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J Nutr Health Aging. 2005 Sep-Oct;9(5):352-3.

Creatine monohydrate and resistance training increase bone mineral content and density in older men.

Author information

1
College of Kinesiology, University of Saskatchewan, Saskatoon SK, Canada, S7N 5B2. phil.chilibeck@usask.ca

Abstract

Our purpose was to determine the effects of creatine supplementation combined with resistance training on bone mineral content and density in older men. Twenty-nine older men (age 71 y) were randomized (double blind) to receive creatine (0.3 g/kg creatine for 5 d and 0.07 g/kg thereafter) or placebo while participating in resistance training (12 weeks). Bone mineral content and density were determined by dual energy X-ray absorptiometry before and after training. There was a time main effect for whole-body and leg bone mineral density (p < or = 0.05) with these measures increasing by approximately 0.5%, and 1%, respectively in the combined groups. There was a group by time interaction for arms bone mineral content, with the group receiving creatine increasing by 3.2% (p < 0.01) and the group receiving placebo decreasing by 1.0% (not significant). Changes in lean tissue mass of the arms correlated with changes in bone mineral content of the arms (r = 0.67; p < 0.01). Resistance training of 12 weeks increases bone mineral density in older men and creatine supplementation may provide an additional benefit for increasing regional bone mineral content. The increase in bone mineral content may be due to an enhanced muscle mass with creatine, with potentially greater tension on bone at sites of muscle attachment.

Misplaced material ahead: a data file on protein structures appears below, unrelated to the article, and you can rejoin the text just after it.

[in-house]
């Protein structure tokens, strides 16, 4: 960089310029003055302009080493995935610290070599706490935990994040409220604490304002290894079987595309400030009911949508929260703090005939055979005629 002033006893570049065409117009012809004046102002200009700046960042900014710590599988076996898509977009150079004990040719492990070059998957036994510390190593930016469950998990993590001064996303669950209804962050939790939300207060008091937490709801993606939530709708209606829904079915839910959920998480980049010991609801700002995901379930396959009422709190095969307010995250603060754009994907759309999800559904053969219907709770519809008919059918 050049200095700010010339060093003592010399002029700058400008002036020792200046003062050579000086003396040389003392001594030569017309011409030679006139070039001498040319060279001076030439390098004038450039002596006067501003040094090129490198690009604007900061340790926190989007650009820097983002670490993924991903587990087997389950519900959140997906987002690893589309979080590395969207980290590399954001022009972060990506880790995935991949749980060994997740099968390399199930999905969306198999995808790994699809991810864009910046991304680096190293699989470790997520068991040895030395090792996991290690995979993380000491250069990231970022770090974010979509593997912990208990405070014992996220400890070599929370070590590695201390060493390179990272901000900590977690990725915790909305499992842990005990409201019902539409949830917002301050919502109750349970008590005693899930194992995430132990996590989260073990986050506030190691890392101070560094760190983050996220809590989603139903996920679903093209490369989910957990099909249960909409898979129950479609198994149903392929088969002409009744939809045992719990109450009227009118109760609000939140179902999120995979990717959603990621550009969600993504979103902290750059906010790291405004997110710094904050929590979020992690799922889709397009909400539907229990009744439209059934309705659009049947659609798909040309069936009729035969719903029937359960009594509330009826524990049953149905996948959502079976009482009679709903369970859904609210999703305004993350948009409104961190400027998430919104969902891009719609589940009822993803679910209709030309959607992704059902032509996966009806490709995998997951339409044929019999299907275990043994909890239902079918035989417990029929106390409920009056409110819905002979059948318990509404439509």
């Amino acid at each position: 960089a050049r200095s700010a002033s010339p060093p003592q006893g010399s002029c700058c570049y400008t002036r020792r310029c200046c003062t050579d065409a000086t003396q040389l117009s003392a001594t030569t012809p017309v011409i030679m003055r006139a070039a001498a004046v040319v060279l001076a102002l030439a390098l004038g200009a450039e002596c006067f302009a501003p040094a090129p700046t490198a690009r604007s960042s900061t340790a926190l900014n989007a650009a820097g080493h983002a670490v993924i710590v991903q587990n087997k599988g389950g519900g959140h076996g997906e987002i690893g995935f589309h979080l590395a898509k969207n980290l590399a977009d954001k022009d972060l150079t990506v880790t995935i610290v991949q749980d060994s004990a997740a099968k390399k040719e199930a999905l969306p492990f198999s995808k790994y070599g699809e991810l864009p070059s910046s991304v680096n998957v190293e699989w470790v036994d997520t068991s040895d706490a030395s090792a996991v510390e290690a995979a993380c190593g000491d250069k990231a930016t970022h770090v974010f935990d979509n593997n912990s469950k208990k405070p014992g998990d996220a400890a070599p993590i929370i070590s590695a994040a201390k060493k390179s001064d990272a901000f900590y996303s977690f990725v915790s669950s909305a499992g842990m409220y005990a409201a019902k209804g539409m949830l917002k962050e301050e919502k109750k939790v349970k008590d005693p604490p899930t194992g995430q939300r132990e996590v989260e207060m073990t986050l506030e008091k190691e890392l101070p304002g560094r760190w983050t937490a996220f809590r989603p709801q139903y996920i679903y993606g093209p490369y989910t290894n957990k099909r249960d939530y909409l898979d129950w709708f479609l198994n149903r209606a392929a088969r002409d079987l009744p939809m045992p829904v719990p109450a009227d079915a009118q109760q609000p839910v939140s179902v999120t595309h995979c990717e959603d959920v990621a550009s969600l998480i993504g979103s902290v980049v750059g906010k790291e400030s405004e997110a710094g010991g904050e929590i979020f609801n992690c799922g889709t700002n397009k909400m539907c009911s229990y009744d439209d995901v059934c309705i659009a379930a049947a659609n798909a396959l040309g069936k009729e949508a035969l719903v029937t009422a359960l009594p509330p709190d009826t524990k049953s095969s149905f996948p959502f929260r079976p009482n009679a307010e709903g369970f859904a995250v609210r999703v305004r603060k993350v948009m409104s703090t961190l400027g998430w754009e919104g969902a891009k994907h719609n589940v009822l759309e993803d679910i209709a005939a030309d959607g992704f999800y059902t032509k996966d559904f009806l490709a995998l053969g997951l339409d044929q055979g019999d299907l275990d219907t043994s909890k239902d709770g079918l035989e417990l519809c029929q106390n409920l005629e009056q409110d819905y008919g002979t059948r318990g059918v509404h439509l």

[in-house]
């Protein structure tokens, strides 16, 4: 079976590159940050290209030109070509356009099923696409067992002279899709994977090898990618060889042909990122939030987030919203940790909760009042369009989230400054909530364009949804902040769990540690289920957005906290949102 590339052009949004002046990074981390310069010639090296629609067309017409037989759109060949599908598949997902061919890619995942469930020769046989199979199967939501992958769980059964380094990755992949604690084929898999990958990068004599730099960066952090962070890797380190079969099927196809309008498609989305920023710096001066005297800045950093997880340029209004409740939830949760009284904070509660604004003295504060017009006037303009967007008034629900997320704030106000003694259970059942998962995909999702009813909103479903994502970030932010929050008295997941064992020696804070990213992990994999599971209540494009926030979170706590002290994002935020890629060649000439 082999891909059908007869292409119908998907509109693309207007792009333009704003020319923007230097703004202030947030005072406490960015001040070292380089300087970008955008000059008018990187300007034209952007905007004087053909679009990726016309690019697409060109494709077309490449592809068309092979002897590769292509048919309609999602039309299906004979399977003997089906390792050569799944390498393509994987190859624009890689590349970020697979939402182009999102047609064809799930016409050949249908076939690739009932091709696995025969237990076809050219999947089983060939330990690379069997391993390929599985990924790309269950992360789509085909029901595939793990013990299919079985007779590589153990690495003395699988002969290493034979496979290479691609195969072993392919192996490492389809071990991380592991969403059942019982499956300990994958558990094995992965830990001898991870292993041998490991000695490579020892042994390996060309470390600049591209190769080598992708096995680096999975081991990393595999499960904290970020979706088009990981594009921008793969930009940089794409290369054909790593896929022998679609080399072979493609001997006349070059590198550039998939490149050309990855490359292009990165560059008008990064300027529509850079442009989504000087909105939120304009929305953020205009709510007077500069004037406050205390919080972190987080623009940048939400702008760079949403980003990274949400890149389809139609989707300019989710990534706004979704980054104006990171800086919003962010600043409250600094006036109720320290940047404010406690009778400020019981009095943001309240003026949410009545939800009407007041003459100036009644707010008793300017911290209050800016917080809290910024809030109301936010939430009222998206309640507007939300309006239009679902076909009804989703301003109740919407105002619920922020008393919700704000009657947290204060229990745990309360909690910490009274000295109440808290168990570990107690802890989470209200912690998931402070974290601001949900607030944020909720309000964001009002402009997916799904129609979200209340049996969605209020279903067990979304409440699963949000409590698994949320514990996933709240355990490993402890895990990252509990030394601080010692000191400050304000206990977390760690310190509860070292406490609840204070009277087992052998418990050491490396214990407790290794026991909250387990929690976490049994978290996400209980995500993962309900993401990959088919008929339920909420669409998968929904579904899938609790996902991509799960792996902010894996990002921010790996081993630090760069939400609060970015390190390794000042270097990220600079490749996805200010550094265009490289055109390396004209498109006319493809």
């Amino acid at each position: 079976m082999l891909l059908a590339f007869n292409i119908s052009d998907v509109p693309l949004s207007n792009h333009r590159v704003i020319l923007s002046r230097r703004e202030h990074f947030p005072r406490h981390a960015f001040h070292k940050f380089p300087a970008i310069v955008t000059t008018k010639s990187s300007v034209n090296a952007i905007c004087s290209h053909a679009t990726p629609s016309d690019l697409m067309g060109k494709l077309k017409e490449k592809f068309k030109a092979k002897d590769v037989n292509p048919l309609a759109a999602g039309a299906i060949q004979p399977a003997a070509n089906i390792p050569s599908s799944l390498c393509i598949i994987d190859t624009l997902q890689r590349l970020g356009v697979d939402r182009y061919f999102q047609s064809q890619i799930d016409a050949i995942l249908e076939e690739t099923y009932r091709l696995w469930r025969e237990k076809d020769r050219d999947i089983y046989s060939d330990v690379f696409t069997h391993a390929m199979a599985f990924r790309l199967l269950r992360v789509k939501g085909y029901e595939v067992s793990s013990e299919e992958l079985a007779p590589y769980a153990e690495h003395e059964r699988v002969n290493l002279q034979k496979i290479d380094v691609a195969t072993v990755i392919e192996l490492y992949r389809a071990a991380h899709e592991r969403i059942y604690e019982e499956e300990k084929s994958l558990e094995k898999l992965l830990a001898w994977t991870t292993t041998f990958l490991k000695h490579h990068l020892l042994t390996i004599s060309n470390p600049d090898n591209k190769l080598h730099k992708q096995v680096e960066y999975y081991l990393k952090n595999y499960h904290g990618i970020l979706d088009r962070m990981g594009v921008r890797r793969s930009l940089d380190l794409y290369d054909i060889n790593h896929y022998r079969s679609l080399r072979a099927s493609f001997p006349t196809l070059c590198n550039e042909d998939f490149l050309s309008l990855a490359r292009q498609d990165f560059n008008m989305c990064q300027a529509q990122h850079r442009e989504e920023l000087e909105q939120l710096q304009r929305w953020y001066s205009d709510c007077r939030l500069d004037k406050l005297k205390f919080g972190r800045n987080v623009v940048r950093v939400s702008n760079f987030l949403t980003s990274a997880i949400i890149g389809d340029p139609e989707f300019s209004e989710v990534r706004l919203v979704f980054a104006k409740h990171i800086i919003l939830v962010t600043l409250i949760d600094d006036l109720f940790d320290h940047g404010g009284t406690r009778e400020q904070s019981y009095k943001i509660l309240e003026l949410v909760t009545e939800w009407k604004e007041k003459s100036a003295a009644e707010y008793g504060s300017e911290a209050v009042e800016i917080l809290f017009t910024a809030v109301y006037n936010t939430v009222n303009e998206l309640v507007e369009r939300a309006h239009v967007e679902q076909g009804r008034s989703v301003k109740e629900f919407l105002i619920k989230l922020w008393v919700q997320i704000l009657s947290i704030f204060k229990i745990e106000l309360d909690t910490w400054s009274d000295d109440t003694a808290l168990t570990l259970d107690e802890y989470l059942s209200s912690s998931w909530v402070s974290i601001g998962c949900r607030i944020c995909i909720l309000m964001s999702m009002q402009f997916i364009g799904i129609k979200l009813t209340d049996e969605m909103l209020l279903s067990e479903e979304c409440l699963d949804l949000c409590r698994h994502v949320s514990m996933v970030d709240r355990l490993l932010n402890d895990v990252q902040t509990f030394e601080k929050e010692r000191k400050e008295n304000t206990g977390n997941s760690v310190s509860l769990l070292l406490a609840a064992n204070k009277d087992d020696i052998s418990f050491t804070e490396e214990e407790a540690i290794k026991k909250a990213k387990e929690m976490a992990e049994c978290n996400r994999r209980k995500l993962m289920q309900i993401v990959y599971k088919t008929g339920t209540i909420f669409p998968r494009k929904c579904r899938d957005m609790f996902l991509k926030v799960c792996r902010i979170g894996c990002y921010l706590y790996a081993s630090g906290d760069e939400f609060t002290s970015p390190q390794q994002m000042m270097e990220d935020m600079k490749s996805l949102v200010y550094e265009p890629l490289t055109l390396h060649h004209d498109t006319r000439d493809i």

PMID:
16222402
[Indexed for MEDLINE]

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